There were other reasons why the fans were angry that Sunday. It was 10 days before Christmas; they were sitting through a meaningless loss to the Vikings in 20 degree weather with winds gusting to 30 miles per hour. The city had been pelted with snow the past 15 hours and at halftime the fans were probably deciding whether to stick it out or to just go home and write the year off as a complete loss.
They were angry with the Eagles’ management for gutting a once solid franchise. Their coach was inept and now they couldn’t even be consistently pathetic enough to warrant the best draft pick. To try and mollify the growing dissent, management decided to offer them a pleasant halftime surprise. Santa Claus was going to appear flanked by Eagles cheerleaders dressed as elves and parade around the stadium. There was one small problem. Santa Claus got snowed in. He never made it to Franklin Field where the Eagles played their games. Instead, they needed to quickly find a Santa Claus, any Santa Claus.
In desperation, they scoured the stands for that lone nut who likes to dress up as Santa Claus for football games. We’ve all seen these people at games. They are usually good for a laugh because they rarely look anything remotely resembling Old Saint Nick himself.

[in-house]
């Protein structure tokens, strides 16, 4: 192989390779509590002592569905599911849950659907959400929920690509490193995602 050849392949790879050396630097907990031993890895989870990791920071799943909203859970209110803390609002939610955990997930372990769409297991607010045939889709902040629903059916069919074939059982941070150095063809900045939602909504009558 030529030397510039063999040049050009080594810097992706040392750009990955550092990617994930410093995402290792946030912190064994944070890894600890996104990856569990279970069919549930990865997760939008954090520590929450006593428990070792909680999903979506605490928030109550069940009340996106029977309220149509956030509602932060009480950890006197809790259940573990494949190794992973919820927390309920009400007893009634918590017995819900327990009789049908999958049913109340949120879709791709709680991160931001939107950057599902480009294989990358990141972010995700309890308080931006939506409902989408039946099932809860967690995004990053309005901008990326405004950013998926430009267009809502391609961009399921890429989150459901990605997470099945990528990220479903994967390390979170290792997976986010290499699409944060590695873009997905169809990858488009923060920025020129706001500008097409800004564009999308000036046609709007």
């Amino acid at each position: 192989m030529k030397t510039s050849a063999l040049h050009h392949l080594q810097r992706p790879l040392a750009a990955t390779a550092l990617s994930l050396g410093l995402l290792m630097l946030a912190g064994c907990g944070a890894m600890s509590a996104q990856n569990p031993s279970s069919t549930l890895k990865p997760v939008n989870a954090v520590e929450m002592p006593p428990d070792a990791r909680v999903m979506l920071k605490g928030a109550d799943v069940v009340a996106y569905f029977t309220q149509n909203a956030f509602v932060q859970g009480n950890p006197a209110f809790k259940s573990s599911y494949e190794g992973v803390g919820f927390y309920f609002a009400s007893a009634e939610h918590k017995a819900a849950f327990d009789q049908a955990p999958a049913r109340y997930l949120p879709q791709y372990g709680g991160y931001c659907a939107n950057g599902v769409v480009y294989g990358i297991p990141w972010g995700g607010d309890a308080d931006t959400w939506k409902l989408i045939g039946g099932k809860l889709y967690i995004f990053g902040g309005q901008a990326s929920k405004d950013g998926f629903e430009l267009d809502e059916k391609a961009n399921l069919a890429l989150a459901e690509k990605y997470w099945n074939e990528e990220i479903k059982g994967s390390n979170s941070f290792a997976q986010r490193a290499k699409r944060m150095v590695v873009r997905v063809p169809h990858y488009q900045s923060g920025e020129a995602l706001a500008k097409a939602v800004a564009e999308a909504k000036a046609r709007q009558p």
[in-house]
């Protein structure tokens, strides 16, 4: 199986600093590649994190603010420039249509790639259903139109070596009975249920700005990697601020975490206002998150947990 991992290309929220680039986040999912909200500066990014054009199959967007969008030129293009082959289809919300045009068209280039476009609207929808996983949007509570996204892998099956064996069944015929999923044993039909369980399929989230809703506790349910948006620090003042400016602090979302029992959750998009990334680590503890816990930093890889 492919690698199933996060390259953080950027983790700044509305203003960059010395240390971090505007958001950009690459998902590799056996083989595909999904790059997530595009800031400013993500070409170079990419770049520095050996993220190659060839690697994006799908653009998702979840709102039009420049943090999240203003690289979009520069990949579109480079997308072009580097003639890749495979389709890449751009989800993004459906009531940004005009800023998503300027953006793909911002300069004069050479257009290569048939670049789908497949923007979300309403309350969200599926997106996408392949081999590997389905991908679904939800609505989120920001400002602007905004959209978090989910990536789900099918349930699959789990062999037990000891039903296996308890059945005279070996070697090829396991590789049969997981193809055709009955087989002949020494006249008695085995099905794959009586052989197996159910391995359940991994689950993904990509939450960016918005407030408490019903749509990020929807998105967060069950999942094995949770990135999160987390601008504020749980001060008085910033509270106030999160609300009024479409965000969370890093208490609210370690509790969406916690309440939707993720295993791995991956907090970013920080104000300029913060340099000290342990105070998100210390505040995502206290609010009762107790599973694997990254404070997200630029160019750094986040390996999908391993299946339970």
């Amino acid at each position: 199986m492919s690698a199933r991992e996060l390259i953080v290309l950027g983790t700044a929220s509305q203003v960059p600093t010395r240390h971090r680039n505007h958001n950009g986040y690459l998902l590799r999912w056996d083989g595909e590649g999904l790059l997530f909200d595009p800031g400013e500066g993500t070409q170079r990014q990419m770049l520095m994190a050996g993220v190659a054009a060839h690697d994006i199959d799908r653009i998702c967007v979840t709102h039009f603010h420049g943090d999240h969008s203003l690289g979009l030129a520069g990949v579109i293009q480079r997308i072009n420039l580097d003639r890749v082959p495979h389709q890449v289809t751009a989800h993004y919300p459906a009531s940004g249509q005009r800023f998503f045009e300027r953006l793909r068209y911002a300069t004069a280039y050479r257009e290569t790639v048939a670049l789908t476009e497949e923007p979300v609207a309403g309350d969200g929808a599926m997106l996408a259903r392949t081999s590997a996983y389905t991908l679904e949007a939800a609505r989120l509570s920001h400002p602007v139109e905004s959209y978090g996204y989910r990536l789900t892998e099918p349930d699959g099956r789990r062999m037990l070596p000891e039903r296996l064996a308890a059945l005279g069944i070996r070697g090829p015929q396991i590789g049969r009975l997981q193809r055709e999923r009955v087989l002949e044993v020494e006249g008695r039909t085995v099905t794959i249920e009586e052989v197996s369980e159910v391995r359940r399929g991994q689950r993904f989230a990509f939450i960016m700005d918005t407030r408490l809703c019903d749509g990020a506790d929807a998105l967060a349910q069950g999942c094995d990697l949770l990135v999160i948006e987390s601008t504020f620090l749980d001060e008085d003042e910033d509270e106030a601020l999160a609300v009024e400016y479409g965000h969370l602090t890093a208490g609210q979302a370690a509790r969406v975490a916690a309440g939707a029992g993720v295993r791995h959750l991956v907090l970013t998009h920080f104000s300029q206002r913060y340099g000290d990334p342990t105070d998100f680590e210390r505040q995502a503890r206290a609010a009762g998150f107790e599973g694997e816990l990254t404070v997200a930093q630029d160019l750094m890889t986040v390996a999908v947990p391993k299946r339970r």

Stepping into this perfect storm of bad Philly karma was 19-year-old Frank Olivo, who had been attending Eagles games for years dressed as Santa Claus. He was standing precisely in destiny’s place when a desperate public relations man spied him and pleaded for help. Forget the fact that he was an un- jolly 170 lbs, had a laughable and obviously-fake beard and a “disheveled” and a worn Santa Claus outfit. He was more than available, he was necessary. Some accounts said he “looked drunk” others said he “looked disoriented.” But in any case, when the elves came out and “Here Comes Santa Claus” started playing, the crowd of 54,535 was a bit taken aback by this poor excuse for a Santa Claus. They started booing and grabbed the closest objects at hand, snow, and started throwing. Olivo then started giving them the one finger salute in a signature portrait right out of the Christmas Carol from Hell. This wasn’t a crowd of fans dressed in Phillies’ red lined up in Herald Square to pelt the Macy’s Santa at the end of the Thanksgiving Day Parade.